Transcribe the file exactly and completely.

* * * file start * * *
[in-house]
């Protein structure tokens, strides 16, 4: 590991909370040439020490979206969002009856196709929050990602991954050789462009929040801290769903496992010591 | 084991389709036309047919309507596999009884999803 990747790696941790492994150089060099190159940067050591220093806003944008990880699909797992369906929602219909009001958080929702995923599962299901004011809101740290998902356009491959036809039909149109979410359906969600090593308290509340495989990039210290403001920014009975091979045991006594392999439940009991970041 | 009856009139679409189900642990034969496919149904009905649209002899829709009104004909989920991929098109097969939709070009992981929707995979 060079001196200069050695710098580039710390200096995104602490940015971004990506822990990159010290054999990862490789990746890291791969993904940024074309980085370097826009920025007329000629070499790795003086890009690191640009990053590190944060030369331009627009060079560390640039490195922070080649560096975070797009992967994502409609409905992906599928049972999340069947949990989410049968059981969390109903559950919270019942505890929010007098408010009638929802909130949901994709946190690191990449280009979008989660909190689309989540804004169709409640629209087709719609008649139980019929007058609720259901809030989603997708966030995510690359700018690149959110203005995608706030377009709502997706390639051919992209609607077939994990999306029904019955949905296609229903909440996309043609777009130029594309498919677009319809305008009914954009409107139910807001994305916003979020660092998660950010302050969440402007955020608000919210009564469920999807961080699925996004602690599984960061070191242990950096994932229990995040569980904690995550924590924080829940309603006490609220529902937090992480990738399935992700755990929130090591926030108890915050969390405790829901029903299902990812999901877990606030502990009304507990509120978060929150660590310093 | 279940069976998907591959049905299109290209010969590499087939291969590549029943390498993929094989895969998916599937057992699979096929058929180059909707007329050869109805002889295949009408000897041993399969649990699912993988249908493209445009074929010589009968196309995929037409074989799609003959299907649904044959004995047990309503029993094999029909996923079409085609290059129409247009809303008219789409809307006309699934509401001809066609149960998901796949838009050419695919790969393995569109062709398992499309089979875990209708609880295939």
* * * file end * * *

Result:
[in-house]
């Protein structure tokens, strides 16, 4: 590991909370040439020490979206969002009856196709929050990602991954050789462009929040801290769903496992010591 | 084991389709036309047919309507596999009884999803 990747790696941790492994150089060099190159940067050591220093806003944008990880699909797992369906929602219909009001958080929702995923599962299901004011809101740290998902356009491959036809039909149109979410359906969600090593308290509340495989990039210290403001920014009975091979045991006594392999439940009991970041 | 009856009139679409189900642990034969496919149904009905649209002899829709009104004909989920991929098109097969939709070009992981929707995979 060079001196200069050695710098580039710390200096995104602490940015971004990506822990990159010290054999990862490789990746890291791969993904940024074309980085370097826009920025007329000629070499790795003086890009690191640009990053590190944060030369331009627009060079560390640039490195922070080649560096975070797009992967994502409609409905992906599928049972999340069947949990989410049968059981969390109903559950919270019942505890929010007098408010009638929802909130949901994709946190690191990449280009979008989660909190689309989540804004169709409640629209087709719609008649139980019929007058609720259901809030989603997708966030995510690359700018690149959110203005995608706030377009709502997706390639051919992209609607077939994990999306029904019955949905296609229903909440996309043609777009130029594309498919677009319809305008009914954009409107139910807001994305916003979020660092998660950010302050969440402007955020608000919210009564469920999807961080699925996004602690599984960061070191242990950096994932229990995040569980904690995550924590924080829940309603006490609220529902937090992480990738399935992700755990929130090591926030108890915050969390405790829901029903299902990812999901877990606030502990009304507990509120978060929150660590310093 | 279940069976998907591959049905299109290209010969590499087939291969590549029943390498993929094989895969998916599937057992699979096929058929180059909707007329050869109805002889295949009408000897041993399969649990699912993988249908493209445009074929010589009968196309995929037409074989799609003959299907649904044959004995047990309503029993094999029909996923079409085609290059129409247009809303008219789409809307006309699934509401001809066609149960998901796949838009050419695919790969393995569109062709398992499309089979875990209708609880295939």